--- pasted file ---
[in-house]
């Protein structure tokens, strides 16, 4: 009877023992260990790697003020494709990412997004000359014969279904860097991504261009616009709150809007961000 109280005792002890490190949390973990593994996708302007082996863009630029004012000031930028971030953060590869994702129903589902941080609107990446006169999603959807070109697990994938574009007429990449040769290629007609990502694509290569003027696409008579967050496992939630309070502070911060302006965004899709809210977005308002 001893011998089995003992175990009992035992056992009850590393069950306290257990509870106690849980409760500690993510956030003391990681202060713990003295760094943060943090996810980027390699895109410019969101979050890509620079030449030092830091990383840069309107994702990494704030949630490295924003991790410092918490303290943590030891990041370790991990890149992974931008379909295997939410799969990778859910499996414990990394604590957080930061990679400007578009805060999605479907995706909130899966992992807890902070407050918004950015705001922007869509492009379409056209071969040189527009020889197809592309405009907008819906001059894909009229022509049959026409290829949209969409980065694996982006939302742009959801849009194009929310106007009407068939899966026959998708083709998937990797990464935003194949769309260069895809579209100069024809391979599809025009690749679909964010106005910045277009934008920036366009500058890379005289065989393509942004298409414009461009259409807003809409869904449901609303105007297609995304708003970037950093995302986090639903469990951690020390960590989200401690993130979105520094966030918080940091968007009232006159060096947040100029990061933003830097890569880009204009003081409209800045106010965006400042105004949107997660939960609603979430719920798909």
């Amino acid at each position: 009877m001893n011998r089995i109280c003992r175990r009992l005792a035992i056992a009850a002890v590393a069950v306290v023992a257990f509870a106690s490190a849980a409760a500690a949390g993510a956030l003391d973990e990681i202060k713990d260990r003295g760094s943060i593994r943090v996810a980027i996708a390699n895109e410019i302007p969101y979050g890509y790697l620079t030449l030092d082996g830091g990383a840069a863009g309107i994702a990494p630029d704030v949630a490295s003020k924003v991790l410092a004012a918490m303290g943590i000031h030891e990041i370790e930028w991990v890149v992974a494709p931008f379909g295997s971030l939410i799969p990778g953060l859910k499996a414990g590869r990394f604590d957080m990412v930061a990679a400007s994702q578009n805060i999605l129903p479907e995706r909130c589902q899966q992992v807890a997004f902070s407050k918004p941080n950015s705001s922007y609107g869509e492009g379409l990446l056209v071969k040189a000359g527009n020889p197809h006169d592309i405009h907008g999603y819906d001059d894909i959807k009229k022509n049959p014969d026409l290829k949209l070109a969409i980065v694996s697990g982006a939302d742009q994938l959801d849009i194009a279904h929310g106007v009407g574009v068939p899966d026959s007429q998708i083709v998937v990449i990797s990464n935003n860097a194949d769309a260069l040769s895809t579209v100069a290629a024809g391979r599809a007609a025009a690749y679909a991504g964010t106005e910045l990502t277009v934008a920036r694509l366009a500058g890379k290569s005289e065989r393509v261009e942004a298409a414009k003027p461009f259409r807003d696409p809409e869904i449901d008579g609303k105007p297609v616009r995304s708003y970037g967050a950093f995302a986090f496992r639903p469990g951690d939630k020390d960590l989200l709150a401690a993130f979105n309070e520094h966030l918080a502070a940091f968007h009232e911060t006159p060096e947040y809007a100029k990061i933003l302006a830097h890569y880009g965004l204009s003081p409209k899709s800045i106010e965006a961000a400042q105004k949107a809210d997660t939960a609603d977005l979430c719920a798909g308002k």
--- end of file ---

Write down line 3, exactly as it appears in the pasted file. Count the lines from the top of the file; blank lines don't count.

């Amino acid at each position: 009877m001893n011998r089995i109280c003992r175990r009992l005792a035992i056992a009850a002890v590393a069950v306290v023992a257990f509870a106690s490190a849980a409760a500690a949390g993510a956030l003391d973990e990681i202060k713990d260990r003295g760094s943060i593994r943090v996810a980027i996708a390699n895109e410019i302007p969101y979050g890509y790697l620079t030449l030092d082996g830091g990383a840069a863009g309107i994702a990494p630029d704030v949630a490295s003020k924003v991790l410092a004012a918490m303290g943590i000031h030891e990041i370790e930028w991990v890149v992974a494709p931008f379909g295997s971030l939410i799969p990778g953060l859910k499996a414990g590869r990394f604590d957080m990412v930061a990679a400007s994702q578009n805060i999605l129903p479907e995706r909130c589902q899966q992992v807890a997004f902070s407050k918004p941080n950015s705001s922007y609107g869509e492009g379409l990446l056209v071969k040189a000359g527009n020889p197809h006169d592309i405009h907008g999603y819906d001059d894909i959807k009229k022509n049959p014969d026409l290829k949209l070109a969409i980065v694996s697990g982006a939302d742009q994938l959801d849009i194009a279904h929310g106007v009407g574009v068939p899966d026959s007429q998708i083709v998937v990449i990797s990464n935003n860097a194949d769309a260069l040769s895809t579209v100069a290629a024809g391979r599809a007609a025009a690749y679909a991504g964010t106005e910045l990502t277009v934008a920036r694509l366009a500058g890379k290569s005289e065989r393509v261009e942004a298409a414009k003027p461009f259409r807003d696409p809409e869904i449901d008579g609303k105007p297609v616009r995304s708003y970037g967050a950093f995302a986090f496992r639903p469990g951690d939630k020390d960590l989200l709150a401690a993130f979105n309070e520094h966030l918080a502070a940091f968007h009232e911060t006159p060096e947040y809007a100029k990061i933003l302006a830097h890569y880009g965004l204009s003081p409209k899709s800045i106010e965006a961000a400042q105004k949107a809210d997660t939960a609603d977005l979430c719920a798909g308002k």